Dockless electric scooters pose a great risk to disabled individuals

William Kosinski

University of Texas students and other Austin citizens now zip through the city’s urban core on electric scooters, thanks to Bird and LimeBike. The companies debuted their dockless electric scooters earlier this month, but unfortunately, some Austin citizens expressed concerns that the scooters endanger others. Scooters irresponsibly left on sidewalks or other public spaces not only create a public safety issue but also threaten disabled people’s access to public and private buildings.

Though legislation is being expedited through the city’s Mobility Committee to fix the issue in Austin, access for disabled individuals must be highly regarded in the legislation’s purpose.

Current right-of-way laws in the city do not dictate how and where dockless scooters can be left in public spaces, allowing riders to leave them where they please. A city council ordinance intends to resolve the issue by preventing riders from leaving their scooter on a “street, alley, or sidewalk.” This does not yet specifically include restrictions on obstructing public and private handicap-accessible entrances or ramps, putting a burden on those who use mobility devices.

Jason JonMichael, assistant director of the Austin Transportation Department, expressed his concerns about how scooters are already impeding access at an April 17 Mobility Committee meeting. Citing examples in D.C., JonMichael said, “One particular instance occluded the ADA ramp as well as occluded the access to the ADA handrail, which means not only wheelchair bound citizens, but walking ADA citizens like myself would also not be able to use that handrail.”

The inability of the companies to promptly collect their scooters — especially when they may be irresponsibly abandoned in the way of handicap ramps or entrances — poses unjust burdens on people in wheelchairs throughout the city. Austin has already impounded at least 55 scooters that obstructed sidewalks or roads for more than 48 hours. If proper laws are not passed quickly to prevent the obstruction of ramps or entrances, disabled people may be denied access. We can not allow even one disabled person to be denied.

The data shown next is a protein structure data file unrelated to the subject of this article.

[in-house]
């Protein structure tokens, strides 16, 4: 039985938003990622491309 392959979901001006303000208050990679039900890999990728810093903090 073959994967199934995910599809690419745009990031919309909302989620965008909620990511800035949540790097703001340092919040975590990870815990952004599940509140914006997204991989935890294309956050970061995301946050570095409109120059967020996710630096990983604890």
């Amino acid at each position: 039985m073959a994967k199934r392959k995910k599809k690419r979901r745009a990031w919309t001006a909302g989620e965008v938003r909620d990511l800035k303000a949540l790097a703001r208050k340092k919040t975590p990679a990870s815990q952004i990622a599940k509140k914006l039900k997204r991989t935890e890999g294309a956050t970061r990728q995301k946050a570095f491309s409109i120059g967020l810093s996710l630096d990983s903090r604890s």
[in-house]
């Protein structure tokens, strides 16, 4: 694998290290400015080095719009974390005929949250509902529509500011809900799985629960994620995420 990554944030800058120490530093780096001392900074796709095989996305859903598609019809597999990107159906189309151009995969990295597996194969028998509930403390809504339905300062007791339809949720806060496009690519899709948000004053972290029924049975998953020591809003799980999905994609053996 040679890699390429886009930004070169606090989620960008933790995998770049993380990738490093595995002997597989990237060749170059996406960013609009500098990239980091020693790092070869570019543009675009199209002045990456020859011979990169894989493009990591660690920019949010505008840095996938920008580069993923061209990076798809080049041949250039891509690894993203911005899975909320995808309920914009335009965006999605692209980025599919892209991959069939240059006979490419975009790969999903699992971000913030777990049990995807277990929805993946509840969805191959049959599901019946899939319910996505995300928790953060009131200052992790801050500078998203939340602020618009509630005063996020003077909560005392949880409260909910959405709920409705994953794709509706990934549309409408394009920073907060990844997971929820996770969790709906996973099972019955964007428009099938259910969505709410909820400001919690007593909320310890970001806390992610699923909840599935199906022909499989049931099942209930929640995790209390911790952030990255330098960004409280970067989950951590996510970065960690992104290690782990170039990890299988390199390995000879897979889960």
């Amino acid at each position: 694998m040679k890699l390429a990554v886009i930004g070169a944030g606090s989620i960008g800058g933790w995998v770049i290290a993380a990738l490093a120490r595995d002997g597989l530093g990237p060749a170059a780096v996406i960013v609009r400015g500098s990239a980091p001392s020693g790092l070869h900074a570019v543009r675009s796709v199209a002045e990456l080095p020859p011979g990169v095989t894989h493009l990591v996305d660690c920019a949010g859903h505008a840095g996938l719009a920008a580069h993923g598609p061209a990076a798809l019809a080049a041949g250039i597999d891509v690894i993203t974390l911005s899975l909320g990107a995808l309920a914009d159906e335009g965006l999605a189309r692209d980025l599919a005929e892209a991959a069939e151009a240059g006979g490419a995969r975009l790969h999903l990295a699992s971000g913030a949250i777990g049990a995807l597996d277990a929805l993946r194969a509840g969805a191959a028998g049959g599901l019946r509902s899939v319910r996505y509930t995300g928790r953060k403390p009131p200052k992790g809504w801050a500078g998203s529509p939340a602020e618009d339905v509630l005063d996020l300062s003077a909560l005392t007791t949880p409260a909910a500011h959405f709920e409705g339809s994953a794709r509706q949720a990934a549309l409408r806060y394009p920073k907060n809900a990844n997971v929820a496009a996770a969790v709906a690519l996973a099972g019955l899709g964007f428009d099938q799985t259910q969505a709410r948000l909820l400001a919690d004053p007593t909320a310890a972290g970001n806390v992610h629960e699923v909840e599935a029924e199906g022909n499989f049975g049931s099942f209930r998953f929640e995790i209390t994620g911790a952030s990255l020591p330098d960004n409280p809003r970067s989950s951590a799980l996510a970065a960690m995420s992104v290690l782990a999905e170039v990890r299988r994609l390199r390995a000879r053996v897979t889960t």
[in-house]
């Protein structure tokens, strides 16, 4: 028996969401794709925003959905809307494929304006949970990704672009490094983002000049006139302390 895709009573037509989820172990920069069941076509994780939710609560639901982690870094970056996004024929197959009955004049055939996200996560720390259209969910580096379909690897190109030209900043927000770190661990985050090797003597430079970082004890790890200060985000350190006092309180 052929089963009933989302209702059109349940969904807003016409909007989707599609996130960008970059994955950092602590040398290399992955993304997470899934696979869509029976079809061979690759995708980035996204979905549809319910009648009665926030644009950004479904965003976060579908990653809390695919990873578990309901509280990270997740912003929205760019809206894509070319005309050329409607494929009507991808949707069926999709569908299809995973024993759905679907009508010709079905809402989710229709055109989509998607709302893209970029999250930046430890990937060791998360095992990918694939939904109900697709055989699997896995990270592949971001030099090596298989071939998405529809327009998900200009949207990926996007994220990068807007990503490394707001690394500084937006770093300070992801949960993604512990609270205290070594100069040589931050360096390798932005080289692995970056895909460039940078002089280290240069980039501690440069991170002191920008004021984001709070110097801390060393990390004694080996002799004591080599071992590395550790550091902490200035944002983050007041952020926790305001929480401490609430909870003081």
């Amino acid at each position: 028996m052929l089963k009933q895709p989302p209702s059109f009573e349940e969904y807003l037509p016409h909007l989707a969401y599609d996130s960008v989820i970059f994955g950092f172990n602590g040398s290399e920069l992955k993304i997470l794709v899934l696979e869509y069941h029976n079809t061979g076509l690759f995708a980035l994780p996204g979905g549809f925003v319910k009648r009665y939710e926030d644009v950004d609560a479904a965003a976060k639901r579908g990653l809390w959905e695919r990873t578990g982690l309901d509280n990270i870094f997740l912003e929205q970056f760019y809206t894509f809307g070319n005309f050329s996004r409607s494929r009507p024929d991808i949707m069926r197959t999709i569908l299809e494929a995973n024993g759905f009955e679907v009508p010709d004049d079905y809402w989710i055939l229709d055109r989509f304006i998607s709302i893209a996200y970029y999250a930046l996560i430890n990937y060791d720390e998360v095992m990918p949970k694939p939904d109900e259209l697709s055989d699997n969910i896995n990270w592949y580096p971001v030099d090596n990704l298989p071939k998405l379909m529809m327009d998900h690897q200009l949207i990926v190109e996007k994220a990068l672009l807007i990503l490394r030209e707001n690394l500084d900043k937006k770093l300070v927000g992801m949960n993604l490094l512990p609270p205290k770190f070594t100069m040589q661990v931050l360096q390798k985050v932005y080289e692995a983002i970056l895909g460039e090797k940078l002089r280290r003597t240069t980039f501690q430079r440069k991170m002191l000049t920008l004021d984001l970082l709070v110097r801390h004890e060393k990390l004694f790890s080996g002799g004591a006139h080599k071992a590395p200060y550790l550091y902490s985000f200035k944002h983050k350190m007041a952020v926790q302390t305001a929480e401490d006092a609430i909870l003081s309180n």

The concerns of people like JonMichael will not be resolved with the ordinance in its current form, as there are no specific provisions penalizing those whose abandoned scooters block public and private ramps or accessible entrances. The Mobility Committee must emphasize the importance of ADA access in the next draft of the code by creating stringent provisions that clearly prevent people from leaving any dockless vehicles in disabled people’s way.

Penalties for violations should reflect existing laws about objects obstructing access. For example, when someone without a handicap parking permit parks in a handicap space, they receive a substantial fine. A similar financial penalty on a rider who leaves a dockless vehicle in the way of ADA access would likewise prevent people from doing so. Riders can be held responsible through the riding data the city plans to collect from the companies.

There is a way for people to enjoy the convenience of these scooters, but it cannot be at the expense of disabled individuals. As Austin adapts its laws to a new era of ride sharing, it must uphold disabled people’s right to access.

Kosinski is a journalism freshman from San Rafael, California. Follow him on Twitter @willkosinski.